posted by Robert J. Carmack #@blues2jazzguy
Once in a lunar eclipse weekend you might get some pretty good entertainment in selected spots around Los Angeles, but to get great jazz, that requires planning ahead and research. for the last 39 years , in an unlikely area of south central Los Angeles wedged between a Junior high school , railroad tracks, some proud residents, and a Los Angeles landmark , built by an immigrant, Simon Rhodia of concrete, steel and broken glass.
The Watts Towers Jazz Festival took its familiar bow September 26 & 27th . The festival features a “Day of the Drum“, with supporting activities of all cultures and ethnicities celebration of drums, throw in Jazz from around the world by local, regional and international musicians performing on a live stage that looked like a revival tent. This writer had planned in advance to get there in time to catch Carmen Lundy & Patrice Rushen performing as single acts , but also together as well.
Carmen took the stage with her own group featuring her iconic bassist and brother, Curtis Lundy. After a couple of hot jazz numbers , Carmen called up Patrice to sit in with her group on selections from her 14th new CD as a leader. Rushen was simply stellar in her improvisations on cuts like “Life is a Song in Me” and title track, “Soul to Soul”. In my humble opinion , this is Grammy material. grab a copy at your usual source for purchasing music online.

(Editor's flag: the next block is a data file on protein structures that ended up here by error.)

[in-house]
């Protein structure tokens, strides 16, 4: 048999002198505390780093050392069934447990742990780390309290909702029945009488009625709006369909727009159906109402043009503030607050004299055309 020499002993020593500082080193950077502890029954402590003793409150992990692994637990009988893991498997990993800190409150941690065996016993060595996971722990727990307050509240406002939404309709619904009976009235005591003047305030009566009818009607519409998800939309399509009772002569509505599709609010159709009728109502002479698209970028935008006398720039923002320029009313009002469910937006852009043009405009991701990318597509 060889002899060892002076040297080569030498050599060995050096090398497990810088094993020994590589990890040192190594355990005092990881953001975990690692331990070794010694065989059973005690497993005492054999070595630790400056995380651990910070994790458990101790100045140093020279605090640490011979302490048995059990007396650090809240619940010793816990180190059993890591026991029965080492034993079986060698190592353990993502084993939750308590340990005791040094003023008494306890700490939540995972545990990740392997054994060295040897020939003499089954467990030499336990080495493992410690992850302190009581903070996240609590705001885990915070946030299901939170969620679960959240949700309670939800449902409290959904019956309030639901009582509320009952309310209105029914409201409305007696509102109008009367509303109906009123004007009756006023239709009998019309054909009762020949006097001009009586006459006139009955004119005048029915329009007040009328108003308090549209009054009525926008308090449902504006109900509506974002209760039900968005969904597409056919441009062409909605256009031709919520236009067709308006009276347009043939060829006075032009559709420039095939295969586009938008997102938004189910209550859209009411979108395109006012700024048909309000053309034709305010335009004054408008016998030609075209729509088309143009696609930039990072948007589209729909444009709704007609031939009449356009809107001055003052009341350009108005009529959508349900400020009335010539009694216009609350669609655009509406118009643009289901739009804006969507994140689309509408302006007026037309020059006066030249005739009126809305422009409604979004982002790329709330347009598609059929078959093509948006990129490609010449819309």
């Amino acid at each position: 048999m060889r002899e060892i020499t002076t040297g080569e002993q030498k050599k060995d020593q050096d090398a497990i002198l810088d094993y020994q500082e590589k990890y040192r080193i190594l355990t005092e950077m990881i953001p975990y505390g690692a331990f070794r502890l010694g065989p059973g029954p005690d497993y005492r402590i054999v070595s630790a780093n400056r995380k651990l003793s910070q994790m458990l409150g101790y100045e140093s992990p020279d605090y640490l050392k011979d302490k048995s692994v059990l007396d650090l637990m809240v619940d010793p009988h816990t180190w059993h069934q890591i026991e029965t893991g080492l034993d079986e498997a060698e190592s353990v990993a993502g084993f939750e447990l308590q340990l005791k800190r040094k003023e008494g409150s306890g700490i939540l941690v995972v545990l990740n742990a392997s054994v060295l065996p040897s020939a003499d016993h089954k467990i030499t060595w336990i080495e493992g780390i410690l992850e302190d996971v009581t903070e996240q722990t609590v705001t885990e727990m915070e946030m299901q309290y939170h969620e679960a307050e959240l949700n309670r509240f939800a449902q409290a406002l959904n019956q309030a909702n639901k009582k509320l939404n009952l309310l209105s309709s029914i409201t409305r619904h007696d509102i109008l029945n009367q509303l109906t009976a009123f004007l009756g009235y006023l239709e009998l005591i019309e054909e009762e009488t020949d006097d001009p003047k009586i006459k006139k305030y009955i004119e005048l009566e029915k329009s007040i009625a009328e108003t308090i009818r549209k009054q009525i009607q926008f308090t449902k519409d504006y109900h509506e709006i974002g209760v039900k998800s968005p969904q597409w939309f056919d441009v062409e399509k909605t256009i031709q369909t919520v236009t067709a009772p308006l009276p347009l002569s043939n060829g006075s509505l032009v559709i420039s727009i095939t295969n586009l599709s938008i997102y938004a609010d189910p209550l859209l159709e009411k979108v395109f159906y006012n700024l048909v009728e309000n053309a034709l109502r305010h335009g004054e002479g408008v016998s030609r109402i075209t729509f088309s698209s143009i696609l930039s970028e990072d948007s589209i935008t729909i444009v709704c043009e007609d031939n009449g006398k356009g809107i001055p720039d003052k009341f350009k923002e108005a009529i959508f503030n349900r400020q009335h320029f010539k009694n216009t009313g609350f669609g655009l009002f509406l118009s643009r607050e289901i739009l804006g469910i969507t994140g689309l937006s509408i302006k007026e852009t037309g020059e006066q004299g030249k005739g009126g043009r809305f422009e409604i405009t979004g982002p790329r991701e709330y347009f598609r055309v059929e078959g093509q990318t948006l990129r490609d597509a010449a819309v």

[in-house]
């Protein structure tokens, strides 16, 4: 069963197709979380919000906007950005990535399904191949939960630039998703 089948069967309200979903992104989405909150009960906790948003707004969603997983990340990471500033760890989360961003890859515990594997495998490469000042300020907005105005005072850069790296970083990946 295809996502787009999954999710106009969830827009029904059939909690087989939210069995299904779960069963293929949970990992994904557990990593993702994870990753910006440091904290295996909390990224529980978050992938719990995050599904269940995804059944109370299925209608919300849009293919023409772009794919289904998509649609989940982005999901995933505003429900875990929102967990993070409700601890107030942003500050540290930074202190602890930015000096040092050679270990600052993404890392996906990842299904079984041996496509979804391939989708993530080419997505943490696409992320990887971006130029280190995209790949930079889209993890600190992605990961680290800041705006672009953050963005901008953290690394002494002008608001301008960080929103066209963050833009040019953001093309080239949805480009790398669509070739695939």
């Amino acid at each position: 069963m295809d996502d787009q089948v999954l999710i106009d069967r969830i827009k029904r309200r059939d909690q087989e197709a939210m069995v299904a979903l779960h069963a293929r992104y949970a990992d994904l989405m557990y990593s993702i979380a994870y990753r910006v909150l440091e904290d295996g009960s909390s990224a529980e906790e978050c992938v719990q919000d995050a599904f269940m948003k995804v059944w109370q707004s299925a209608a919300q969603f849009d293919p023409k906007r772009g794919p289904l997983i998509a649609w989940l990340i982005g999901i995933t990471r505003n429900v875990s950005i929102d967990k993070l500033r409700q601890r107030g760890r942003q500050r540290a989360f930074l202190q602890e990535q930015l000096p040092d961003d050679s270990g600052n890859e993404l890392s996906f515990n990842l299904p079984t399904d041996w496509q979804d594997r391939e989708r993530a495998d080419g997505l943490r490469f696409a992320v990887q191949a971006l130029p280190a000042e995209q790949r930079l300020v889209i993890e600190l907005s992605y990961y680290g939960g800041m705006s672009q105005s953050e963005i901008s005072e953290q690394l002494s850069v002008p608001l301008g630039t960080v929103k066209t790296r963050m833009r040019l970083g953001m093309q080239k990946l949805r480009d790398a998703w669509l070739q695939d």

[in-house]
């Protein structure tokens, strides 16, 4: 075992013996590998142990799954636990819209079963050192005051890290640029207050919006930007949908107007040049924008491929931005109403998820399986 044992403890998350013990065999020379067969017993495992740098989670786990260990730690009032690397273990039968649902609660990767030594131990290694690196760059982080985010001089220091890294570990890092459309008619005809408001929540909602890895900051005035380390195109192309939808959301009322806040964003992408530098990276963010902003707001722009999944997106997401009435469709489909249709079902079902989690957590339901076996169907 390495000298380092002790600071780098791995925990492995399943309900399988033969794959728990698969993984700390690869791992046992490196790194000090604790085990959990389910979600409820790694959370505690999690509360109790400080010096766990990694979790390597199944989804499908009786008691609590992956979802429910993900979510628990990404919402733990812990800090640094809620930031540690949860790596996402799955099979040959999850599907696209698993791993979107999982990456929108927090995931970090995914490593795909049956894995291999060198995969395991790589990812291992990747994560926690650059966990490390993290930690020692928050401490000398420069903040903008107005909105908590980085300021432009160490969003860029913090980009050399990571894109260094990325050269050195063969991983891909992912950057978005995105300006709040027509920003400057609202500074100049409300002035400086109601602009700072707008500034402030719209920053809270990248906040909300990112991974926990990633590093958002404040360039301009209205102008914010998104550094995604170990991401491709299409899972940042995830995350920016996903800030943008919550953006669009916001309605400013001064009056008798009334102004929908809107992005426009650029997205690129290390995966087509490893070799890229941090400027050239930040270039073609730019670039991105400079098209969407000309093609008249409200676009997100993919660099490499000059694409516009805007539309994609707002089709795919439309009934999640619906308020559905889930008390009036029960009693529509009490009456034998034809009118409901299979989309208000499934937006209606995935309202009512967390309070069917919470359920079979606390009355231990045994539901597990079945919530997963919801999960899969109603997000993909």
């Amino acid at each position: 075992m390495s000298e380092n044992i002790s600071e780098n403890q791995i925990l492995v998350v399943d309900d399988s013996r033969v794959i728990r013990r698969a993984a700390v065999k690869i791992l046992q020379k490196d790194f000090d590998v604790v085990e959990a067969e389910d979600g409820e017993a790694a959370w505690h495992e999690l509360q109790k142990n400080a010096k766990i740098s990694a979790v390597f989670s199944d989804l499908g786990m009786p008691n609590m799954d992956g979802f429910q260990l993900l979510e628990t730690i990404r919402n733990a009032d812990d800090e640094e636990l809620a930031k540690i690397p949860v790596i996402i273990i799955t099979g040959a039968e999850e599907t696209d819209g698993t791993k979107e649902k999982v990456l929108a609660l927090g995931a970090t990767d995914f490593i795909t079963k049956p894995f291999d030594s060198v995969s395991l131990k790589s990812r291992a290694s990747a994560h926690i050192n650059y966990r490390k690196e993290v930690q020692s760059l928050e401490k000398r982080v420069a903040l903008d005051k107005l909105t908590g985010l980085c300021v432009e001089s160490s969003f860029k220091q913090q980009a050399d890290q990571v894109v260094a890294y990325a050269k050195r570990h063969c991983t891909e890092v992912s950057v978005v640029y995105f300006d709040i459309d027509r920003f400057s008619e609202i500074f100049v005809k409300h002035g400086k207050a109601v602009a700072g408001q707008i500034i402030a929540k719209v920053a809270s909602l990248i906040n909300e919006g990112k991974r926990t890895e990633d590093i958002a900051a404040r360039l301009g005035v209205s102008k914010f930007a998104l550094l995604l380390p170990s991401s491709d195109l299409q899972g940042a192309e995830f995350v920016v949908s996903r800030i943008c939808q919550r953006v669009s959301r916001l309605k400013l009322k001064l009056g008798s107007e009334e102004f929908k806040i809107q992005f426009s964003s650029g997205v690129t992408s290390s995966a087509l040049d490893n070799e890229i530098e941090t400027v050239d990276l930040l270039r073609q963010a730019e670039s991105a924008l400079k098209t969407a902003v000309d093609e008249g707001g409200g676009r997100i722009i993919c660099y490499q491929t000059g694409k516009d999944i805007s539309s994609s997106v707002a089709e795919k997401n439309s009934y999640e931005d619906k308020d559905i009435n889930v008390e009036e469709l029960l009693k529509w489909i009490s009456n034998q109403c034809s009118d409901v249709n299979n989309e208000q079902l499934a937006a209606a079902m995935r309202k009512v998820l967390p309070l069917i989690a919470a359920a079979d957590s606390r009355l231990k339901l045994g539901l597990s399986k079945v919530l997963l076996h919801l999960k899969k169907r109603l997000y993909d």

Patrice Rushen and Ndugu are both products of the Watts community ,while being alumni of Locke High school under the mentorship of musician /Educator Reggie Andrews. Patrice and Ndugu fronted an all-star band of Nedra Wheeler on Bass and Justo Almario on saxophone, Munyungo Jackson on percussion. In their set they chose to celebrate the genius of several iconic jazz masters, John Coltrane, Thelonious Monk and Horace Silver, and a couple of others to the audience’s delight.
Weekend’s events were beautifully MC’d by Jazz program host James Janisse, and Poet Laureate and Griot ,Kamau Daood.